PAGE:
• mentioning your idea to your colleagues or acquaintances might lead to new connections or partnerships.

Don’t close yourself off because you are scared that other people will judge or make fun of you. At times it might feel like the people around you do not believe in your idea as much as you do – and that is normal as an entrepreneur. Otherwise everyone would start a business. You as the entrepreneur always have to be a bit more optimistic in order to take the risk. However, that is not a good reason to close yourself off to outside opinions, as they are a valuable form of criticism that helps you grow your business idea.

One Saree, Two Scarfs

IMG_20160428_074910203KRAFT started out as the simple idea of cutting Indian sarees into half and making scarfs out of them. It was only later, after I shared my idea with the people around me, that the concept developed into what it is now; and it is still growing and evolving. The first business name that stuck was “One Saree, Two Scarfs”, which all-too-quickly turned into “One Bra, two Cups”. Discussing my idea and it’s possibilities with my friends, my boss, my parents and my boyfriend gave me the right soundboard and feedback to confidently develop the mission and vision of the idea as it is now:

KRAFT Lifestyle Products is on a mission to make sustainable fashion more accessible to everyone. Ikat material from India makes for a timeless and elegant design, whilst still standing out form the crowd; made to measure avoids the confusion of different sizes, and ensures satisfaction with the individual fit, no matter their size or shape; and a transparent approach towards costs and production enables shoppers to understand where their money is going – all this whilst weavers and tailors enjoy fair wages and comfortable working conditions. The Indian artisans weave the textiles in Hyderabad, and all garments and household items are then handmade in London by refugee and migrant tailors. KRAFT Lifestyle Products brings communities together, fosters dignity and self-worth through employment, and ultimately works towards the celebration of integration, diversity and harmony.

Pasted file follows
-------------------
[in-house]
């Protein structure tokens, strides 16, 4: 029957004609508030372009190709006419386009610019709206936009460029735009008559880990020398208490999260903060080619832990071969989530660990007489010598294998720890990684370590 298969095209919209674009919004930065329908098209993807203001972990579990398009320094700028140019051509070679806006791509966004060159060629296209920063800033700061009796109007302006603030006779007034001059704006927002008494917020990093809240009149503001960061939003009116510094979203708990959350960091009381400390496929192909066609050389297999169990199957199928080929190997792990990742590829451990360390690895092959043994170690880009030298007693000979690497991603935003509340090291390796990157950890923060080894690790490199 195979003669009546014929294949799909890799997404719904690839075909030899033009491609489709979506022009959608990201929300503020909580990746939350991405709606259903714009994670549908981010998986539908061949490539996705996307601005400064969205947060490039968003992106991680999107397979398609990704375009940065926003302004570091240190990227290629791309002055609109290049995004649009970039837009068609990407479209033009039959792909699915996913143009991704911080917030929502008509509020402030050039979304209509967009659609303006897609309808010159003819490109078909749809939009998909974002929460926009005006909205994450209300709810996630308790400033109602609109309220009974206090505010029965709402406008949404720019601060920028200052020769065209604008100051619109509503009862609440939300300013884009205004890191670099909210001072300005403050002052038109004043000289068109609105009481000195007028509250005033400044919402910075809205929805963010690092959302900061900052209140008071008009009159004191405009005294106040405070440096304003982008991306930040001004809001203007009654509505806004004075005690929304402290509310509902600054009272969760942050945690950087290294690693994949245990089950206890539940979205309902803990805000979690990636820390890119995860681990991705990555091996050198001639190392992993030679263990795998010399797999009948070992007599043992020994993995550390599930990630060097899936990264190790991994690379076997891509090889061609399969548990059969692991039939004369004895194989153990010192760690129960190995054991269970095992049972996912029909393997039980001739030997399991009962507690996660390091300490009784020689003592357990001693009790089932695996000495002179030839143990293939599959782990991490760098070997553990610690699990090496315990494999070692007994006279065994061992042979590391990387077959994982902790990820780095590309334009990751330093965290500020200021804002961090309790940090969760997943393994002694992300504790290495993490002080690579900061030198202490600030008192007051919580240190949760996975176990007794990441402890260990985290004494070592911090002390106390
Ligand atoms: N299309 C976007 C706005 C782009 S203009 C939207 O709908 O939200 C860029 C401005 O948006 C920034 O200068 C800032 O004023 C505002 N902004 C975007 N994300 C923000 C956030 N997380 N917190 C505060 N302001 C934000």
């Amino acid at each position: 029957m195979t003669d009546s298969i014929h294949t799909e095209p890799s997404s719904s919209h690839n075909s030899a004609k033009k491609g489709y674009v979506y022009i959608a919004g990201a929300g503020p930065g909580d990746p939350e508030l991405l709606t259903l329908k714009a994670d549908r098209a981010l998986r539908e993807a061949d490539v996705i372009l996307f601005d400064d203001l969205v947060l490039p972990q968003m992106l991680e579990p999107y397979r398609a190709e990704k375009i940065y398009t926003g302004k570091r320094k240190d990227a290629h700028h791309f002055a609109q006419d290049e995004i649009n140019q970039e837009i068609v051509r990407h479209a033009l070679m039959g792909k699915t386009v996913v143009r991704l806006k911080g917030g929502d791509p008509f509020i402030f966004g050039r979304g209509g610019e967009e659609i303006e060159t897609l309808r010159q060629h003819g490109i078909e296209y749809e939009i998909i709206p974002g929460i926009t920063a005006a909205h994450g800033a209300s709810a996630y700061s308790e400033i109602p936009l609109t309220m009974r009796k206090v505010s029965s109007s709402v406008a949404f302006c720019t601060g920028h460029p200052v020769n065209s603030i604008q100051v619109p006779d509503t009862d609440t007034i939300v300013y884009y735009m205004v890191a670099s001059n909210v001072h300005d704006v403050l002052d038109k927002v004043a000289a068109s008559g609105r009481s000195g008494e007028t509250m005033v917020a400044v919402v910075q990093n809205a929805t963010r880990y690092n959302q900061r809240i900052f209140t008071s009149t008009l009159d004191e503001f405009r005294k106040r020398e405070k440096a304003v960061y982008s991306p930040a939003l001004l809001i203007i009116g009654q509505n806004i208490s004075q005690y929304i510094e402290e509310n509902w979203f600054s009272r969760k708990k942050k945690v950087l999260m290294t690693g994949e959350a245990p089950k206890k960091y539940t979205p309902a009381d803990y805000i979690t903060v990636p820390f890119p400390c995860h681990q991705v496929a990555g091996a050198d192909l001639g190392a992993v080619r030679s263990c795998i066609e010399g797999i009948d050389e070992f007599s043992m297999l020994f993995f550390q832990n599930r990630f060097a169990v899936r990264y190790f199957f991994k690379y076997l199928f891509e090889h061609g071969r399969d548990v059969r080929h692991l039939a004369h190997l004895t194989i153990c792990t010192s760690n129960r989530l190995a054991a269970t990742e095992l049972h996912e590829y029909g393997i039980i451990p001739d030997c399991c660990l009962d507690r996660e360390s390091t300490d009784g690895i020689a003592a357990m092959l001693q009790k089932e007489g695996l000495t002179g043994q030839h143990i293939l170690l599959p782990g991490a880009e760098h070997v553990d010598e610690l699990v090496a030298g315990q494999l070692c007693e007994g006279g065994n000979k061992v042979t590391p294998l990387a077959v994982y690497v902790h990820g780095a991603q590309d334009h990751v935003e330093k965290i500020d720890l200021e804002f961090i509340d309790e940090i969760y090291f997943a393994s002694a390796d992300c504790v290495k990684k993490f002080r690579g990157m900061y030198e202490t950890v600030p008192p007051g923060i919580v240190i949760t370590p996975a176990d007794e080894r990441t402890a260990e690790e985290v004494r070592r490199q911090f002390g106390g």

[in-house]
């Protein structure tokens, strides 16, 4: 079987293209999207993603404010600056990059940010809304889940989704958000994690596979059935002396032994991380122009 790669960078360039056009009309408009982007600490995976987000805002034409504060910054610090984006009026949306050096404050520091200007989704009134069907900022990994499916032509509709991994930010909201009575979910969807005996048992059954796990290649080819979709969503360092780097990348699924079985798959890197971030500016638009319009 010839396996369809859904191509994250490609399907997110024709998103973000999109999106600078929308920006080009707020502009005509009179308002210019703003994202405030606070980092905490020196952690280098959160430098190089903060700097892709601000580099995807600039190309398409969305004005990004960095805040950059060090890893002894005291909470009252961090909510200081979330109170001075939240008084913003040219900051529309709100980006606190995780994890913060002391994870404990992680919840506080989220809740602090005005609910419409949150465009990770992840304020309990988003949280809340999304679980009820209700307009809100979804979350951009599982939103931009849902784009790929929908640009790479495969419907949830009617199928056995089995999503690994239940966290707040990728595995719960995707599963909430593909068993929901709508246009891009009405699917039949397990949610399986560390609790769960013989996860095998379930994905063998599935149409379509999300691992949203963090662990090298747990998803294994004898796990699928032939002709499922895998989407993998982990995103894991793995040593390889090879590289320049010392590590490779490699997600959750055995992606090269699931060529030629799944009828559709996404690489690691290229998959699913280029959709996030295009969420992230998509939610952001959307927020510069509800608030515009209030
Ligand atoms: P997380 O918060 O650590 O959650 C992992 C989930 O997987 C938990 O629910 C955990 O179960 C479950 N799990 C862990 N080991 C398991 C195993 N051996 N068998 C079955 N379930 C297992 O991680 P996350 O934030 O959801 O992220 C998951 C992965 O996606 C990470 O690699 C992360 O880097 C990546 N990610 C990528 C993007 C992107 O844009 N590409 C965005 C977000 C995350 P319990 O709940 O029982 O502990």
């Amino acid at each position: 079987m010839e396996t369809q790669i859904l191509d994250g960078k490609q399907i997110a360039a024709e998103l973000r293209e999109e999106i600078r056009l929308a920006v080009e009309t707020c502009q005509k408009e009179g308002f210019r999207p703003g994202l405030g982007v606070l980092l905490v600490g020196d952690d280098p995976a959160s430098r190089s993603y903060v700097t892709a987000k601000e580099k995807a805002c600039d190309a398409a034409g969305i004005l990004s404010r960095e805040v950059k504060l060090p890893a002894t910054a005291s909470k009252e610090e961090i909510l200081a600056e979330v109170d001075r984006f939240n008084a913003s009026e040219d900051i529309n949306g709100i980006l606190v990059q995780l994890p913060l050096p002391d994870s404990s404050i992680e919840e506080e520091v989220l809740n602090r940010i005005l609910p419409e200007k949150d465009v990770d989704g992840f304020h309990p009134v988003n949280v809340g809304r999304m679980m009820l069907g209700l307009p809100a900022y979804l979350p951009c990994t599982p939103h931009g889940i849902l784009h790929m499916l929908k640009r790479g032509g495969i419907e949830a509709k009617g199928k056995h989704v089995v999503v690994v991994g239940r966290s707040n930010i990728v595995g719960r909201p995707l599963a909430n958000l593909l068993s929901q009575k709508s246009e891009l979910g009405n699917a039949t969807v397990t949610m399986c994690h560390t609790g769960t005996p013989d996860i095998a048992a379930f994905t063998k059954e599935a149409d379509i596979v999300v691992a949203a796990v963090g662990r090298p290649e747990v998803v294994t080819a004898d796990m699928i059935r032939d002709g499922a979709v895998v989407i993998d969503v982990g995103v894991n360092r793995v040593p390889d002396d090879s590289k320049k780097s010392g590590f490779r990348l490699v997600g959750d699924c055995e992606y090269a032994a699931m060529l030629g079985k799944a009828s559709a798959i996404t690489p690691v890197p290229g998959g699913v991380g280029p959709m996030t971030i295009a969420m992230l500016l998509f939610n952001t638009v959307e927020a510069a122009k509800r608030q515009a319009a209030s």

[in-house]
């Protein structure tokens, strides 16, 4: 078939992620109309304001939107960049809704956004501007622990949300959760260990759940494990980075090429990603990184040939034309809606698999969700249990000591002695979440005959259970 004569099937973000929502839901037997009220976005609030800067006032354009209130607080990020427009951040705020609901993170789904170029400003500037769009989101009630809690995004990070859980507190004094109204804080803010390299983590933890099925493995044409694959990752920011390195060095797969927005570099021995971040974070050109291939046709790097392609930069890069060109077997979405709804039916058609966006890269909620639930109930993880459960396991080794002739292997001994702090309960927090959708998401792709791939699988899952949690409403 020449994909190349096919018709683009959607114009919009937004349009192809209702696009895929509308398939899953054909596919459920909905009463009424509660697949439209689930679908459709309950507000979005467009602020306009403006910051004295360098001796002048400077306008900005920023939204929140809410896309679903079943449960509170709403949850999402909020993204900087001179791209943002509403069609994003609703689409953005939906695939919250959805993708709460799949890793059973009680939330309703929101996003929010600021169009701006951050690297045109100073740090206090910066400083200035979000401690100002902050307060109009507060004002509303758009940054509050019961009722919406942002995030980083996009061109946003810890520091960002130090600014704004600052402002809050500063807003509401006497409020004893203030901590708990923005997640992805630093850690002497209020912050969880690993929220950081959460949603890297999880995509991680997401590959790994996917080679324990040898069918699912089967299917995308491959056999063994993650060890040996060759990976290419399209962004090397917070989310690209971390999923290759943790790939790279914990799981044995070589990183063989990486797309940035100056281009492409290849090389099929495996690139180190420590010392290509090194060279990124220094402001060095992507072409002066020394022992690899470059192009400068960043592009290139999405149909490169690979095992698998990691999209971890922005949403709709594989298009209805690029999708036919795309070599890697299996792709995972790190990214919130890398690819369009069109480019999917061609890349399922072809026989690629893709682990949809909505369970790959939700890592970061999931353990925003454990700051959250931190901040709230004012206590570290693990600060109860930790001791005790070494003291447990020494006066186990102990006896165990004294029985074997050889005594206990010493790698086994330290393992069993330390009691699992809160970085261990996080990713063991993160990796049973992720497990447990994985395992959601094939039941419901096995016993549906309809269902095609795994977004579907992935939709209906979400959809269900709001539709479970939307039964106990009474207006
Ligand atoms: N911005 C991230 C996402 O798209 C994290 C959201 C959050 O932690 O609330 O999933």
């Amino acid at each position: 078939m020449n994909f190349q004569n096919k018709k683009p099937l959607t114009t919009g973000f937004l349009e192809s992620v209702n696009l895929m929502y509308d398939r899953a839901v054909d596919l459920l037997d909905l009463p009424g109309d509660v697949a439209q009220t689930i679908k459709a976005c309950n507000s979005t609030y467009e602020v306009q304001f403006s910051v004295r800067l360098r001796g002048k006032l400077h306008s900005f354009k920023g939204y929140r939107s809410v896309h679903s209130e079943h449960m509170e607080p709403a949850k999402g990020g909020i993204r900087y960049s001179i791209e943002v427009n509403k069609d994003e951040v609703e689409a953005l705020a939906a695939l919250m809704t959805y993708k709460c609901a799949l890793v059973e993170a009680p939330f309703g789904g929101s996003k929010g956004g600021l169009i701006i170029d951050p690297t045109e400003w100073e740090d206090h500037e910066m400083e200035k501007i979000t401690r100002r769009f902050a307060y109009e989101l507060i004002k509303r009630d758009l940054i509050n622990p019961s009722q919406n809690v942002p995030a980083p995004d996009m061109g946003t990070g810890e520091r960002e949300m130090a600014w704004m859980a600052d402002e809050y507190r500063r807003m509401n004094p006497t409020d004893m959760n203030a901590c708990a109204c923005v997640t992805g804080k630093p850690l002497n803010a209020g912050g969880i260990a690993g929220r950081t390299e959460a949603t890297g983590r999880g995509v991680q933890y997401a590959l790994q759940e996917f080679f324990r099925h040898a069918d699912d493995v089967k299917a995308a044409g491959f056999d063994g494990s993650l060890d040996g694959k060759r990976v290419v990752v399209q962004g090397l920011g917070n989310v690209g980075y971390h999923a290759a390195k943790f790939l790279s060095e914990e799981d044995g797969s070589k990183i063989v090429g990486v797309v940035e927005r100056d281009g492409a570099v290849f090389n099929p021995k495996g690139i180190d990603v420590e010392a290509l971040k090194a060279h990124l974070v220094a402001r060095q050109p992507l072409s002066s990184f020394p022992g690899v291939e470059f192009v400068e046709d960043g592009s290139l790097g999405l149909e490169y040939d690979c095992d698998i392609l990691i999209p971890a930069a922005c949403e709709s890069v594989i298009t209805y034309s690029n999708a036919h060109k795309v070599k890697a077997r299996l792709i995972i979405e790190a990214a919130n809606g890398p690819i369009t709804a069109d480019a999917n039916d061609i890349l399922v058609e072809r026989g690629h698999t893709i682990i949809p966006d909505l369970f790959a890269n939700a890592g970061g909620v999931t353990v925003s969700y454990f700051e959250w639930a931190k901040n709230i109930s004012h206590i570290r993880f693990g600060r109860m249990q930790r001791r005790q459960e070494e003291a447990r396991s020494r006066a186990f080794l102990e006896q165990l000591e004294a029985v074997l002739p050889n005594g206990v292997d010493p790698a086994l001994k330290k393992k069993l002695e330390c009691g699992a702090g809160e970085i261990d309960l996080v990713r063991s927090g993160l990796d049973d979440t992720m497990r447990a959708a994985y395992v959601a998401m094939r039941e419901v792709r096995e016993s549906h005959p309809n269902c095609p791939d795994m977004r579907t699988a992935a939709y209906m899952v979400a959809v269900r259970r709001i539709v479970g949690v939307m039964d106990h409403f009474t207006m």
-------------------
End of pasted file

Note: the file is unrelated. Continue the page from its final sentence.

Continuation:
It is tough to share your idea with the outside world: there is judgement, disbelief and even jealousy. Once you found the right people, share your idea and listen. Do not get defensive or try to prove a point. Receive the feedback and regard it as valuable learning.

3] Learn.

Once you have formulated an idea in your head, you want to make sure you gain insight into the topic and industry. Even if you are not the person making the product or providing the service, it is important to understand these aspects of your business in order to make sustainable and sound decisions.

Learning the Trade: Weaving in Hyderabad, Sewing in Bali

IMG_20160615_121934046Whilst I was pondering the idea of combining fashion with refugee integration, my very handsome partner in crime decided to take me to a traditional weaving workshop in Hyderabad, because he knew that their responsible practices and social focus would impress me. And at this time, he was still trying to impress me.

The shop manager took me in like an intern, and I spent a week learning all about weaving and hand looms, irate and silk, dyes and thread counts. After looking at the poor work that was my first attempt at sewing a pillow case, the lady from the shop even took pity on me and taught me the simplest way of making a pillow case.

IMG_20160711_132731237The sewing continued as I travelled on. Finding myself in Bali, I joined two hilarious ladies at a local sewing workshop, where one of them would sit with me to make different items – from a bag to a dress to a top to a shirt. They patiently supervised me for three hours every second day; corrected my mistakes, fed me traditional Balinese food and laughed at themselves as they mixed up the words for “noodle” and “needle”.

At the end of this learning phase I by no means identify myself as an expert in textiles nor sewing, but have enough insight to be able to manage a sewing workshop to create and design ethical fashion from ikat. KRAFT Lifestyle emerged as a fully-fledged idea, ready to be tested.

Take advantage of, and value each and every learning opportunity that presents itself to you. You might think that you will never have to know about a topic or aspect, or that a certain skill is simply useless. However, all knowledge has the potential to be useful in the future, open new ways to think outside the box, and provide inspiration for a great idea.

Last words on finding a great business idea

In the end finding a great business idea is not a simple three step process. There is a lot more back and forth, changing your mind, doubting yourself and giving up. However, if you follow the three actions of finding inspiration, listening to feedback and seizing learning opportunities, you are on the right way towards creating a great business idea that you can then test on the market.